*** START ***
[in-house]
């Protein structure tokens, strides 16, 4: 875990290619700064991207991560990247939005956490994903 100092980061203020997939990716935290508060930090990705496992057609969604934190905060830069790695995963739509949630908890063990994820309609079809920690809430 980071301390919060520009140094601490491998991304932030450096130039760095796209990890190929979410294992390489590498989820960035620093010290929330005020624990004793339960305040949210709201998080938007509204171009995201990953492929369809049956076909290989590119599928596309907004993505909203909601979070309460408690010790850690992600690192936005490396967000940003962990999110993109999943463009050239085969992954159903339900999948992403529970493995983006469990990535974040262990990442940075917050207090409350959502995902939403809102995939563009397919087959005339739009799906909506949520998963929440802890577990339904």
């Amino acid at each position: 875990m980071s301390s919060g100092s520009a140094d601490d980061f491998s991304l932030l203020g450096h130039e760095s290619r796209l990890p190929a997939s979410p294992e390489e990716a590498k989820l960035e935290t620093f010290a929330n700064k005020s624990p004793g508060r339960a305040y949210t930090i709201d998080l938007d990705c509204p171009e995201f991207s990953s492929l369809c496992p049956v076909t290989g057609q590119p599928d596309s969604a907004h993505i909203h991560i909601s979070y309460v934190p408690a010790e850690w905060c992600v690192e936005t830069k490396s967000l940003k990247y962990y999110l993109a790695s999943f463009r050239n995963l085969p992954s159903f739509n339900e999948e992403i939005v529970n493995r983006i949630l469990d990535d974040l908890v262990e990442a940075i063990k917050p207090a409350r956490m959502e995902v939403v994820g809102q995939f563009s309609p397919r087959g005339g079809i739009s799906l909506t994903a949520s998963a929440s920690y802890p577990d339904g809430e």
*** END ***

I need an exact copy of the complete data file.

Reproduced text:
[in-house]
């Protein structure tokens, strides 16, 4: 875990290619700064991207991560990247939005956490994903 100092980061203020997939990716935290508060930090990705496992057609969604934190905060830069790695995963739509949630908890063990994820309609079809920690809430 980071301390919060520009140094601490491998991304932030450096130039760095796209990890190929979410294992390489590498989820960035620093010290929330005020624990004793339960305040949210709201998080938007509204171009995201990953492929369809049956076909290989590119599928596309907004993505909203909601979070309460408690010790850690992600690192936005490396967000940003962990999110993109999943463009050239085969992954159903339900999948992403529970493995983006469990990535974040262990990442940075917050207090409350959502995902939403809102995939563009397919087959005339739009799906909506949520998963929440802890577990339904």
């Amino acid at each position: 875990m980071s301390s919060g100092s520009a140094d601490d980061f491998s991304l932030l203020g450096h130039e760095s290619r796209l990890p190929a997939s979410p294992e390489e990716a590498k989820l960035e935290t620093f010290a929330n700064k005020s624990p004793g508060r339960a305040y949210t930090i709201d998080l938007d990705c509204p171009e995201f991207s990953s492929l369809c496992p049956v076909t290989g057609q590119p599928d596309s969604a907004h993505i909203h991560i909601s979070y309460v934190p408690a010790e850690w905060c992600v690192e936005t830069k490396s967000l940003k990247y962990y999110l993109a790695s999943f463009r050239n995963l085969p992954s159903f739509n339900e999948e992403i939005v529970n493995r983006i949630l469990d990535d974040l908890v262990e990442a940075i063990k917050p207090a409350r956490m959502e995902v939403v994820g809102q995939f563009s309609p397919r087959g005339g079809i739009s799906l909506t994903a949520s998963a929440s920690y802890p577990d339904g809430e």